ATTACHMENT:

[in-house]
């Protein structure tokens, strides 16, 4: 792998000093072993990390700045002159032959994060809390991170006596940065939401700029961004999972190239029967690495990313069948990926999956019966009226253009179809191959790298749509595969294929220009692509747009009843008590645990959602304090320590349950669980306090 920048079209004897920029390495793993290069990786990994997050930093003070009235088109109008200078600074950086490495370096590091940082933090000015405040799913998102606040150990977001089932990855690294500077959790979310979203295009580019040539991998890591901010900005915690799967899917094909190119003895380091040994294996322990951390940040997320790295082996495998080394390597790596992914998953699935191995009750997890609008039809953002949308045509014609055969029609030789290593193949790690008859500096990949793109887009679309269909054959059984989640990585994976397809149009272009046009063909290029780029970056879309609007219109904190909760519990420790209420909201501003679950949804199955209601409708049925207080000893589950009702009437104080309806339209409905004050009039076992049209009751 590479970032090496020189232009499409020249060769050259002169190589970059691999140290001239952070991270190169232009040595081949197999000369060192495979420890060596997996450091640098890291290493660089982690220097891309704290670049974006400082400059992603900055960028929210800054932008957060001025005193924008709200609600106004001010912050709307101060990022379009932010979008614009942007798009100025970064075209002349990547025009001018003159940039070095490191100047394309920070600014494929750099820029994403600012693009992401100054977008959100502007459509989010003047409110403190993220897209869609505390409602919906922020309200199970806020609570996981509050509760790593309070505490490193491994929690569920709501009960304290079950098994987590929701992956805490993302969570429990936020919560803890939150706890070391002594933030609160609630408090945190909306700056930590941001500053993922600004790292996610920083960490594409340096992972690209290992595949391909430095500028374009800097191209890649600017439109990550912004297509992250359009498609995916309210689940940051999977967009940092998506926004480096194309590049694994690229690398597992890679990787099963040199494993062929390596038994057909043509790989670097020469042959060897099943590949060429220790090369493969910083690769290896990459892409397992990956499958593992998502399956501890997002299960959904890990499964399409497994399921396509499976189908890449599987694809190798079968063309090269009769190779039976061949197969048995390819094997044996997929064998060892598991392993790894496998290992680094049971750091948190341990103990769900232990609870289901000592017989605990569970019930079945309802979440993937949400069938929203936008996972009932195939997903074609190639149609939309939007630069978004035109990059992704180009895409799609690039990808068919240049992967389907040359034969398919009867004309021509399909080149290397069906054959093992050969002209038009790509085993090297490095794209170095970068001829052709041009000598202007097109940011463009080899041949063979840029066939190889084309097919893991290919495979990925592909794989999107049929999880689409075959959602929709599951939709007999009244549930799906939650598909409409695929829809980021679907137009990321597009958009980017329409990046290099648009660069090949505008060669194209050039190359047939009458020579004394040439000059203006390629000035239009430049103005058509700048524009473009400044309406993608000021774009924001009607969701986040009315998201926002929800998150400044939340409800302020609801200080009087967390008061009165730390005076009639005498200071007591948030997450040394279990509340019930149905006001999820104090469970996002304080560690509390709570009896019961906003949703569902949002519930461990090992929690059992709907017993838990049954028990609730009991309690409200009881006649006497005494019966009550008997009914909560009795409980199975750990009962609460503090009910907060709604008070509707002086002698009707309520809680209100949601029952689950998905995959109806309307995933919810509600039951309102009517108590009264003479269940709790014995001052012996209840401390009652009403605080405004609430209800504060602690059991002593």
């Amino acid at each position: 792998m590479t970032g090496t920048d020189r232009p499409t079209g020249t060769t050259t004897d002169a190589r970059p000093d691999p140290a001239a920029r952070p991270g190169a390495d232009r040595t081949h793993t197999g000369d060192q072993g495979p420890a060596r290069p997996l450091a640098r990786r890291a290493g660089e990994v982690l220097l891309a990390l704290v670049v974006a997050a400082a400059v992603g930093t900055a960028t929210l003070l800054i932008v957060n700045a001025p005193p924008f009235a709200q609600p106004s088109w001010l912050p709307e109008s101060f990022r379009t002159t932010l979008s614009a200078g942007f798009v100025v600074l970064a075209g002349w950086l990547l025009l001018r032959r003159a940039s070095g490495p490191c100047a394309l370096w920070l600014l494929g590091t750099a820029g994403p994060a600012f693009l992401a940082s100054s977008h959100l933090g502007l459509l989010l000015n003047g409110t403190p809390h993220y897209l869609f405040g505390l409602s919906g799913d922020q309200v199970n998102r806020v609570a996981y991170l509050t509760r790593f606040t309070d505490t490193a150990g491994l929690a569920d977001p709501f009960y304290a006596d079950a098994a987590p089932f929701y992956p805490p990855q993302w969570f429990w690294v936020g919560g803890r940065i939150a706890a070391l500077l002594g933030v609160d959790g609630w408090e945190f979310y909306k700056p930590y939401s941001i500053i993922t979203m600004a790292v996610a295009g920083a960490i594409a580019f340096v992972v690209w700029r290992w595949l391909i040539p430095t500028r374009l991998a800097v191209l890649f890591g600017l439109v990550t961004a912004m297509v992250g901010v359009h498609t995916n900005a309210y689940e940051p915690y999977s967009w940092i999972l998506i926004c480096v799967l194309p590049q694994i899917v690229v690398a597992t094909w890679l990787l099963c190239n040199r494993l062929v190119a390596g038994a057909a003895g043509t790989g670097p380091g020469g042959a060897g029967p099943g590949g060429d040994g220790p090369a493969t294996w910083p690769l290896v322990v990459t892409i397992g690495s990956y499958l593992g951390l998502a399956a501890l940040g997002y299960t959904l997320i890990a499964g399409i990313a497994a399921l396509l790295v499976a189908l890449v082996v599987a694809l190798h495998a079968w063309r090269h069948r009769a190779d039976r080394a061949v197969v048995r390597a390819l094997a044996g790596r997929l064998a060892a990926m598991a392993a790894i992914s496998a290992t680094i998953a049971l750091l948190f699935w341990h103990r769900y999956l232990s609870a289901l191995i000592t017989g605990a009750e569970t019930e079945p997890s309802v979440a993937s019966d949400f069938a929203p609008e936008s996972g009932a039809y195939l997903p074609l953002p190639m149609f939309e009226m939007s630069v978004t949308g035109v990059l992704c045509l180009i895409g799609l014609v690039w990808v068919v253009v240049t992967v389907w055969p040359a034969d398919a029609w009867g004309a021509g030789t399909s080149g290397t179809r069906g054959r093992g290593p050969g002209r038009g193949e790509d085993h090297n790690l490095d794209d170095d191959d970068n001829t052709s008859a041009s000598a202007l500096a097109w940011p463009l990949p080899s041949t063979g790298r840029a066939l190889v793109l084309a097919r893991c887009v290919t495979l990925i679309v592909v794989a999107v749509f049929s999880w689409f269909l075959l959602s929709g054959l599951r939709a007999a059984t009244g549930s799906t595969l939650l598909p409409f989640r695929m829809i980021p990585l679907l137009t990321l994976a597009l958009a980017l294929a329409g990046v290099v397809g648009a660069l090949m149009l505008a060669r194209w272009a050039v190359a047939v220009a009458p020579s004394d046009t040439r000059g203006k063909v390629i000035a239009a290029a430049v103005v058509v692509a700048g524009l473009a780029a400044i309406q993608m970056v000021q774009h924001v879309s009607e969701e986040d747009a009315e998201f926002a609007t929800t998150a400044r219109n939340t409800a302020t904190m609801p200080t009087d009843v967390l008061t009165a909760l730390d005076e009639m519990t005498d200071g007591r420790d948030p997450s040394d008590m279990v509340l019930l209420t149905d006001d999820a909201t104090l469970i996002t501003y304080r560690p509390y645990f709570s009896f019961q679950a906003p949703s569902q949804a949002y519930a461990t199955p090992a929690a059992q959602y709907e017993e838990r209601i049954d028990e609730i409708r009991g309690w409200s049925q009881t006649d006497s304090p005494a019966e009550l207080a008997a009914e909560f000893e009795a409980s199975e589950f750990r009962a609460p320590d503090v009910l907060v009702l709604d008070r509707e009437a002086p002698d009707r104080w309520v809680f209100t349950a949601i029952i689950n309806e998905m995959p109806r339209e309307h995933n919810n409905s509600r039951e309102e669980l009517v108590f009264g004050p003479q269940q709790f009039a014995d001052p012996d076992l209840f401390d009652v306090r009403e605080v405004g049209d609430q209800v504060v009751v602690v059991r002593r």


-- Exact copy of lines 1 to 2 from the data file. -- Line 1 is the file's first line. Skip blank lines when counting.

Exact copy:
[in-house]
């Protein structure tokens, strides 16, 4: 792998000093072993990390700045002159032959994060809390991170006596940065939401700029961004999972190239029967690495990313069948990926999956019966009226253009179809191959790298749509595969294929220009692509747009009843008590645990959602304090320590349950669980306090 920048079209004897920029390495793993290069990786990994997050930093003070009235088109109008200078600074950086490495370096590091940082933090000015405040799913998102606040150990977001089932990855690294500077959790979310979203295009580019040539991998890591901010900005915690799967899917094909190119003895380091040994294996322990951390940040997320790295082996495998080394390597790596992914998953699935191995009750997890609008039809953002949308045509014609055969029609030789290593193949790690008859500096990949793109887009679309269909054959059984989640990585994976397809149009272009046009063909290029780029970056879309609007219109904190909760519990420790209420909201501003679950949804199955209601409708049925207080000893589950009702009437104080309806339209409905004050009039076992049209009751 590479970032090496020189232009499409020249060769050259002169190589970059691999140290001239952070991270190169232009040595081949197999000369060192495979420890060596997996450091640098890291290493660089982690220097891309704290670049974006400082400059992603900055960028929210800054932008957060001025005193924008709200609600106004001010912050709307101060990022379009932010979008614009942007798009100025970064075209002349990547025009001018003159940039070095490191100047394309920070600014494929750099820029994403600012693009992401100054977008959100502007459509989010003047409110403190993220897209869609505390409602919906922020309200199970806020609570996981509050509760790593309070505490490193491994929690569920709501009960304290079950098994987590929701992956805490993302969570429990936020919560803890939150706890070391002594933030609160609630408090945190909306700056930590941001500053993922600004790292996610920083960490594409340096992972690209290992595949391909430095500028374009800097191209890649600017439109990550912004297509992250359009498609995916309210689940940051999977967009940092998506926004480096194309590049694994690229690398597992890679990787099963040199494993062929390596038994057909043509790989670097020469042959060897099943590949060429220790090369493969910083690769290896990459892409397992990956499958593992998502399956501890997002299960959904890990499964399409497994399921396509499976189908890449599987694809190798079968063309090269009769190779039976061949197969048995390819094997044996997929064998060892598991392993790894496998290992680094049971750091948190341990103990769900232990609870289901000592017989605990569970019930079945309802979440993937949400069938929203936008996972009932195939997903074609190639149609939309939007630069978004035109990059992704180009895409799609690039990808068919240049992967389907040359034969398919009867004309021509399909080149290397069906054959093992050969002209038009790509085993090297490095794209170095970068001829052709041009000598202007097109940011463009080899041949063979840029066939190889084309097919893991290919495979990925592909794989999107049929999880689409075959959602929709599951939709007999009244549930799906939650598909409409695929829809980021679907137009990321597009958009980017329409990046290099648009660069090949505008060669194209050039190359047939009458020579004394040439000059203006390629000035239009430049103005058509700048524009473009400044309406993608000021774009924001009607969701986040009315998201926002929800998150400044939340409800302020609801200080009087967390008061009165730390005076009639005498200071007591948030997450040394279990509340019930149905006001999820104090469970996002304080560690509390709570009896019961906003949703569902949002519930461990090992929690059992709907017993838990049954028990609730009991309690409200009881006649006497005494019966009550008997009914909560009795409980199975750990009962609460503090009910907060709604008070509707002086002698009707309520809680209100949601029952689950998905995959109806309307995933919810509600039951309102009517108590009264003479269940709790014995001052012996209840401390009652009403605080405004609430209800504060602690059991002593």